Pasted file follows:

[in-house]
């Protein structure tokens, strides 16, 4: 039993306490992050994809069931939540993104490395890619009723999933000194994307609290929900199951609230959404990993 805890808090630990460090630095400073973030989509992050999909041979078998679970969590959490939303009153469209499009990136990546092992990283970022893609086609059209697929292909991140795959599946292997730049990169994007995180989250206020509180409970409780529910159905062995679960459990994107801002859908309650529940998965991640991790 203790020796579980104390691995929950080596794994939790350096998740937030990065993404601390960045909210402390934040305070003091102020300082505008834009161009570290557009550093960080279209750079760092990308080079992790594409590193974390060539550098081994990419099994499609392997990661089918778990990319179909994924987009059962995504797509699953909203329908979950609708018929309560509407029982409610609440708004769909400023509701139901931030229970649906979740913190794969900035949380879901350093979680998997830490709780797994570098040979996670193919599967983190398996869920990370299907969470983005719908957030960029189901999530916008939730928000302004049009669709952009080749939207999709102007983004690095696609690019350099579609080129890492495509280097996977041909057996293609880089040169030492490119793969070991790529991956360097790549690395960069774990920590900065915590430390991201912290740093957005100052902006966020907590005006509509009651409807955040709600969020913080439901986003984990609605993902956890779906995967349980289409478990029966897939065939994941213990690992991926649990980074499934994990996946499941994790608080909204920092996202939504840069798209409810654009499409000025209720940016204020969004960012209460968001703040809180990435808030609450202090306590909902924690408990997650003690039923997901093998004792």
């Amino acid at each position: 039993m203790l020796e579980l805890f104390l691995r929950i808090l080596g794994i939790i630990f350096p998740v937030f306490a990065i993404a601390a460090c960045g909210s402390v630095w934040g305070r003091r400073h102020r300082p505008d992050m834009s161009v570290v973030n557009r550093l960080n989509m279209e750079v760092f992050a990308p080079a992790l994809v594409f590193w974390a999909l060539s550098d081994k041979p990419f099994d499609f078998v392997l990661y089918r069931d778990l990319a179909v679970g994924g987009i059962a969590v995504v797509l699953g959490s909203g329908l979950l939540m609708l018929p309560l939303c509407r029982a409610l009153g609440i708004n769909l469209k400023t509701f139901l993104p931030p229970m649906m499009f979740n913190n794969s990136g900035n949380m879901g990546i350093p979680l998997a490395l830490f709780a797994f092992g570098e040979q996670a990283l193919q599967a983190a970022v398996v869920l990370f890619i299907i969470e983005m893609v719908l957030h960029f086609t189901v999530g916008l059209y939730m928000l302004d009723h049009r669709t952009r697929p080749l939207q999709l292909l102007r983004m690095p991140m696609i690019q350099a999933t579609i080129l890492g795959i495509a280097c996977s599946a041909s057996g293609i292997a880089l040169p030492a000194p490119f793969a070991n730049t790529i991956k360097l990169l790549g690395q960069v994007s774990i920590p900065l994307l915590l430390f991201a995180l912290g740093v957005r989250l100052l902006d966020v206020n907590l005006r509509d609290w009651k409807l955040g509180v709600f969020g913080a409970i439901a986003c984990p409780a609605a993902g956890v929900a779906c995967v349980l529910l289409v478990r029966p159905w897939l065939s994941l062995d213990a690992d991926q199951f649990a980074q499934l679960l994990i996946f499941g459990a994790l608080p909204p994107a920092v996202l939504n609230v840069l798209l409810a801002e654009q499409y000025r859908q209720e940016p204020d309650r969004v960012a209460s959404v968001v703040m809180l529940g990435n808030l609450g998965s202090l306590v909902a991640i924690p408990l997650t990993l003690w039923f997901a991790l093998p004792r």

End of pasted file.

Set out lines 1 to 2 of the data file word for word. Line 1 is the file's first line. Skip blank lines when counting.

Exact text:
[in-house]
């Protein structure tokens, strides 16, 4: 039993306490992050994809069931939540993104490395890619009723999933000194994307609290929900199951609230959404990993 805890808090630990460090630095400073973030989509992050999909041979078998679970969590959490939303009153469209499009990136990546092992990283970022893609086609059209697929292909991140795959599946292997730049990169994007995180989250206020509180409970409780529910159905062995679960459990994107801002859908309650529940998965991640991790 203790020796579980104390691995929950080596794994939790350096998740937030990065993404601390960045909210402390934040305070003091102020300082505008834009161009570290557009550093960080279209750079760092990308080079992790594409590193974390060539550098081994990419099994499609392997990661089918778990990319179909994924987009059962995504797509699953909203329908979950609708018929309560509407029982409610609440708004769909400023509701139901931030229970649906979740913190794969900035949380879901350093979680998997830490709780797994570098040979996670193919599967983190398996869920990370299907969470983005719908957030960029189901999530916008939730928000302004049009669709952009080749939207999709102007983004690095696609690019350099579609080129890492495509280097996977041909057996293609880089040169030492490119793969070991790529991956360097790549690395960069774990920590900065915590430390991201912290740093957005100052902006966020907590005006509509009651409807955040709600969020913080439901986003984990609605993902956890779906995967349980289409478990029966897939065939994941213990690992991926649990980074499934994990996946499941994790608080909204920092996202939504840069798209409810654009499409000025209720940016204020969004960012209460968001703040809180990435808030609450202090306590909902924690408990997650003690039923997901093998004792």